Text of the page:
Home News & eventsBlogsThe Workflex Blog The financial shock ‘double whammy’

The financial shock ‘double whammy’

Published: 17 Apr 2020

The Universal Credit system is leaving many parents who have lost their jobs due to COVID-19 worse off. This needs to change. 

By Julia Waltham, Joint Head of Policy and Influencing and Will Hadwen, Legal Adviser

If you’re working and on a low income, you may be claiming working tax credit to help with living costs. It’s the government’s intention that tax credit claimants will eventually be moved across to Universal Credit (UC) during the ‘managed migration’ phase of its rollout. These claimants will receive transitional protection, to ensure they don’t lose out on financial support.

But what if you’ve experienced a change of circumstance? What if, say, a global pandemic meant your job disappeared overnight? Since the onset of COVID-19 we estimate that the number of people getting in touch with our Legal Advice Service has more than quadrupled compared to previous months, almost overnight. Every day we’re hearing from working parents and carers left without a job or with a severe reduction in income even if they are still employed or self-employed, due to the coronavirus.

Very often these parents and carers will make a new claim for UC. And because they’re moving on to the scheme themselves, due to a change in their circumstances, they won’t get any of the transitional protection people moved across by the government will eventually receive. All too often they are discovering they are worse off, or soon will be.

This is partly because UC is less generous in the way it interacts with earnings than tax credits – but it can also be due to the benefit cap in UC, which tries to ensure no one is better off on benefits than they are working – but which in reality, penalises parents and carers because it is more difficult for them to work because of their caring responsibilities. It’s now forcing parents and carers who have lost their jobs due to COVID-19 to live on very little.

But by the time they’ve realised they will be worse off it’s too late – there isn’t an option to return to legacy benefits, including to tax credits, from UC.

Of course, this was a problem for parents and carers before. But it’s a bigger problem now. Nearly a million new UC claims have been made in just a fortnight. The numbers discovering they are worse off are likely to be far higher, especially once they are earning again – a triple whammy given the financial shock they’ve already had.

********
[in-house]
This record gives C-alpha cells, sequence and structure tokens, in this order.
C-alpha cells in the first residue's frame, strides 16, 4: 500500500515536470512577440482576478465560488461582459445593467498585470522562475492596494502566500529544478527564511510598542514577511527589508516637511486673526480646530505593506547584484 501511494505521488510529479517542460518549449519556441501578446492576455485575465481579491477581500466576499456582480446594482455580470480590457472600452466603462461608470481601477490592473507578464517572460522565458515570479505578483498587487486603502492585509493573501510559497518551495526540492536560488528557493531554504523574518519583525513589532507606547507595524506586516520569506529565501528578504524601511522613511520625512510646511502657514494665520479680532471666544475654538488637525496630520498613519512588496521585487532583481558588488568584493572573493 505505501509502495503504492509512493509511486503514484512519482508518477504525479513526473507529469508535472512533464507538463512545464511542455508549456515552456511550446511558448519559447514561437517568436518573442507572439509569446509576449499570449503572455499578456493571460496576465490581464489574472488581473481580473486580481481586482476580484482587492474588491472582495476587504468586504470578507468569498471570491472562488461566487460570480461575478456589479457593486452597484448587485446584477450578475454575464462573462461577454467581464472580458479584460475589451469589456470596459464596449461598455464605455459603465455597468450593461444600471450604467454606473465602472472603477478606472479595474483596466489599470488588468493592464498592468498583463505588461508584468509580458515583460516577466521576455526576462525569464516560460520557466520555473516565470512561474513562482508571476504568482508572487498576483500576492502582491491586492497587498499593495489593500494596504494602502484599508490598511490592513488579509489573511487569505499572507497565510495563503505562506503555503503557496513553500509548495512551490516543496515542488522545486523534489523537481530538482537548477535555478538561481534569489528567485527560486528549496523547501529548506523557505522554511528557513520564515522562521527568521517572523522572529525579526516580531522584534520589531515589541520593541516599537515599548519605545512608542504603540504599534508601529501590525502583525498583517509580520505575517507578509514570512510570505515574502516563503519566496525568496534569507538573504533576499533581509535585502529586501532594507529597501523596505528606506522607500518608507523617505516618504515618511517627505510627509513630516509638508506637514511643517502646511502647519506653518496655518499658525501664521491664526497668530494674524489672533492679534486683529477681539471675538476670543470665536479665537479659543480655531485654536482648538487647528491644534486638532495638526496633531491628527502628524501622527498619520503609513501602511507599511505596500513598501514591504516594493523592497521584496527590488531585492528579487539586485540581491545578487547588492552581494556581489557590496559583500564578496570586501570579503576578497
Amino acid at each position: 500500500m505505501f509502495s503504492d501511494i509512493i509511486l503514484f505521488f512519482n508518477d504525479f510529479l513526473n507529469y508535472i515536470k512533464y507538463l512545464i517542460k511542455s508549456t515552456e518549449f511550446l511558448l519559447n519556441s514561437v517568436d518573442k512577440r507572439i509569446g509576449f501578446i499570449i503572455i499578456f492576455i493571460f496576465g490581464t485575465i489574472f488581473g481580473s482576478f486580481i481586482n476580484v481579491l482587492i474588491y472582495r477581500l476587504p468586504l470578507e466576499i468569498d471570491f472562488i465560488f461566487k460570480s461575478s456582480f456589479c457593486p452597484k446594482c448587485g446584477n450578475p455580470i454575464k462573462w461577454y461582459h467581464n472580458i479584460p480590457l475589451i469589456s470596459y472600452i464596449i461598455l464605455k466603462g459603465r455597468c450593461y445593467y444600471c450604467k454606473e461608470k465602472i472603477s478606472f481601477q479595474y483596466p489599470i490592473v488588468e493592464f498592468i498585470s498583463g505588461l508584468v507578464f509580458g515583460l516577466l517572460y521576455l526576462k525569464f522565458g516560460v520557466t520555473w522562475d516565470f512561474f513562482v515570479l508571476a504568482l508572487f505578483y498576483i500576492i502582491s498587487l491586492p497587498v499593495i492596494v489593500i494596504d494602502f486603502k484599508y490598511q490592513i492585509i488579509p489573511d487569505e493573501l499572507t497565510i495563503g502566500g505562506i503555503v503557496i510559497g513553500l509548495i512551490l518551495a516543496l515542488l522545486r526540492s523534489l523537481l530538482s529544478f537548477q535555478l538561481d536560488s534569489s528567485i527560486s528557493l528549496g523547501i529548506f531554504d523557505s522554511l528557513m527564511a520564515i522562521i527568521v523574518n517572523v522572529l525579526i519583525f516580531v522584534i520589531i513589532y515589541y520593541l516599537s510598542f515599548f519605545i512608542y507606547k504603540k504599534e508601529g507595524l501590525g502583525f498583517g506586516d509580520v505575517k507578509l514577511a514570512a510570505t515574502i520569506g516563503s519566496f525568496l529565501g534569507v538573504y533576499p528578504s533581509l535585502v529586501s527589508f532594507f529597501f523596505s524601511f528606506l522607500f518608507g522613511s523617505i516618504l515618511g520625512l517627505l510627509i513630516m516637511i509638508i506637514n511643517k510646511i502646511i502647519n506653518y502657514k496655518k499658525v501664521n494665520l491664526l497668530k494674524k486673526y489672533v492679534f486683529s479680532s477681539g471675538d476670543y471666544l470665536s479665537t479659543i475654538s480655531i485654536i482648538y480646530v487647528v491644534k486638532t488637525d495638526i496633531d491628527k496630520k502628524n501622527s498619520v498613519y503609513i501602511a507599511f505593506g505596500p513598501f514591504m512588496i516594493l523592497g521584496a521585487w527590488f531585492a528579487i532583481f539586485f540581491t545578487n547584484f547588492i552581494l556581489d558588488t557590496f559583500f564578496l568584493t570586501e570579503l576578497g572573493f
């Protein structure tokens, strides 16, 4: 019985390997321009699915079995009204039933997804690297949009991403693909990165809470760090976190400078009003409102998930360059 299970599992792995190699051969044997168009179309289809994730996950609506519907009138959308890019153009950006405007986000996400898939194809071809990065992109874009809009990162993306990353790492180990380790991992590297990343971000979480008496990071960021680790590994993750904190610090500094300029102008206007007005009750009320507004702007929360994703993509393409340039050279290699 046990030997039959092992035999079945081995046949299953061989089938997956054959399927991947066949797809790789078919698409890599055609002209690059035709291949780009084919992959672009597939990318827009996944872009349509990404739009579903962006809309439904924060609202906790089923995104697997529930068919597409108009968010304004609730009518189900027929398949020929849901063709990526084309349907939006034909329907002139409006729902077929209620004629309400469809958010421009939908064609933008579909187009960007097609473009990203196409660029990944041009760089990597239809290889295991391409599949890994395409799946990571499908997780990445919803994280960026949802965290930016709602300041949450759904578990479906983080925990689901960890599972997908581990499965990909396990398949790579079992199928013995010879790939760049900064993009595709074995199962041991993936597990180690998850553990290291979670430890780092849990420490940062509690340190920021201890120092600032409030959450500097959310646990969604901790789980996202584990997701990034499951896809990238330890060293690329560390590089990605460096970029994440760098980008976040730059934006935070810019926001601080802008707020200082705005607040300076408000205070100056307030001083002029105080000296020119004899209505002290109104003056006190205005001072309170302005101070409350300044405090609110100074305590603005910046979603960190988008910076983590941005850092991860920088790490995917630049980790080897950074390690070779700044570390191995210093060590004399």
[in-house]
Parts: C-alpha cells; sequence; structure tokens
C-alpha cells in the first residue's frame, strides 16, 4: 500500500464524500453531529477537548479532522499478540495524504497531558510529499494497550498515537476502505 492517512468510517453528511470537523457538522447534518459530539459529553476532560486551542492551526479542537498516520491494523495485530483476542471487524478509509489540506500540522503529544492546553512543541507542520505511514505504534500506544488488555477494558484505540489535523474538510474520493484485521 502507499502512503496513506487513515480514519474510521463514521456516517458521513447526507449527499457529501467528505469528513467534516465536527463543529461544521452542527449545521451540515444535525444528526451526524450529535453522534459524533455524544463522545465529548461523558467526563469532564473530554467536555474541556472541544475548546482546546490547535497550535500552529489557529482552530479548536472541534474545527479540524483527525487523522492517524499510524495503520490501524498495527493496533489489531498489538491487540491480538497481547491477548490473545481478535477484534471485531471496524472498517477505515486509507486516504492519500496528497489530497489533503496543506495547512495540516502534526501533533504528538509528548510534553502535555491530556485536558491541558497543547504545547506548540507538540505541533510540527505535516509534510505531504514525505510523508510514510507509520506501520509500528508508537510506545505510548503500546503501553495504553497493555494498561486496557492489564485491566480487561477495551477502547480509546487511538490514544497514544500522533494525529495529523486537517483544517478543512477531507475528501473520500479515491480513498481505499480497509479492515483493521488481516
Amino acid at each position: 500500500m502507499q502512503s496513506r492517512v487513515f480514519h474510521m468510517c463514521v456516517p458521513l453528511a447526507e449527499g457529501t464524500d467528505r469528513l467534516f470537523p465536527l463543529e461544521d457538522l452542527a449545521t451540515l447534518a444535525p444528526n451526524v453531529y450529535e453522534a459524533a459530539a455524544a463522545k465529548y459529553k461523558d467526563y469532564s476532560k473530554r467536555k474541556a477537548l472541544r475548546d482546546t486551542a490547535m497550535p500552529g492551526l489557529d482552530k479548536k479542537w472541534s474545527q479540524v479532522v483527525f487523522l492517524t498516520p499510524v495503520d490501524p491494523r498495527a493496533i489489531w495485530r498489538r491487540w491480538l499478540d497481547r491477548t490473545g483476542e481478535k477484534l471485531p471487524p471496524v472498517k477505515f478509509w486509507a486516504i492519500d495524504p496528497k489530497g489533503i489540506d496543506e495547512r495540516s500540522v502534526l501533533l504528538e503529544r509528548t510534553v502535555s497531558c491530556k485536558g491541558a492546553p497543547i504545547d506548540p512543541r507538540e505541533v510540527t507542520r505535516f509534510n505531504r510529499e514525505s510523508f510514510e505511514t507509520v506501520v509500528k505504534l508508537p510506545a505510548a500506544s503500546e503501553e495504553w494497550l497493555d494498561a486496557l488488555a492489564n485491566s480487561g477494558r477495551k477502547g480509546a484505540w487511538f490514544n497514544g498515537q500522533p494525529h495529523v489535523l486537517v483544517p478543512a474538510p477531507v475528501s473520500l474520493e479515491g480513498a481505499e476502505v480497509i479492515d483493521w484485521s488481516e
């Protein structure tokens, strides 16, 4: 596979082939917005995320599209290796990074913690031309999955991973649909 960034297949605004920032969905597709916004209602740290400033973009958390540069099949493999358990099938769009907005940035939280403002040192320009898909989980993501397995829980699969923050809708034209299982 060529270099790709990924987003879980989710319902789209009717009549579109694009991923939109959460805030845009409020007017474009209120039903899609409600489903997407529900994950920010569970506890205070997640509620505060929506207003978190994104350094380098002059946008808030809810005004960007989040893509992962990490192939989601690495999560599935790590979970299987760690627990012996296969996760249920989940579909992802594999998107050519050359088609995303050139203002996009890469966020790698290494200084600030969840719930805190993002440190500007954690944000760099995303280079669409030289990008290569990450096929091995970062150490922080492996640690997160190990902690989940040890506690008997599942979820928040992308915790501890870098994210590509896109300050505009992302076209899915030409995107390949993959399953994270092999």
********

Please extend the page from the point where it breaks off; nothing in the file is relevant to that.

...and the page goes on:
That’s why we’re calling for the government to temporarily allow parents and carers previously claiming tax credits, who have switched to UC since 28 February, to be allowed to return to them.

Safina, a key worker with a vulnerable disabled child, recently got in touch. She needs to be at home and started claiming UC to help with the rent, as she is no longer earning, and tax credits don’t include any help with housing costs. She is not affected by the benefit cap, but she will still end up worse off, particularly once she starts earning again, because UC provides less support for most disabled children.  She would benefit from being able to return to tax credits once she is working.

Then there’s Ruby, a single parent. She started working under a year ago but was forced to leave work because she had to be at home after school and childcare settings closed. She got in touch because she now gets less money in UC because she is treated as not working and is subject to the benefit cap, which has removed any advantage from the increase in the UC standard allowance recently announced by the Chancellor.

Many parents and carers start claiming UC during this crisis, particularly if they aren’t working. As well as calling for them to be able to return to tax credits – either when they get their first UC payment, or later when they are earning again and realise they would have got more had they stayed on tax credits – we’re joining organisations like the Child Poverty Action Group and calling for the benefits cap to be suspended during this crisis. This is because it is based on the premise that everyone has access to a job and could work if they wanted to. That this isn’t true has never been more obvious.

The simple measures we’re suggesting would, of course, be temporary. But it’s likely the economy will take some time to recover and employment to return to pre-COVID-19 levels, and they should be kept under review. Unless the government acts, many parents and carers turning to Universal Credit be worse off in the long run, particularly when they start working again. Their incomes need to be future-proofed. We’re all in this for the long-haul.

For information about our helpline see the opening hours.

You can also contact our legal team via our online form.

For coronavirus-related advice please see:


Comments are closed.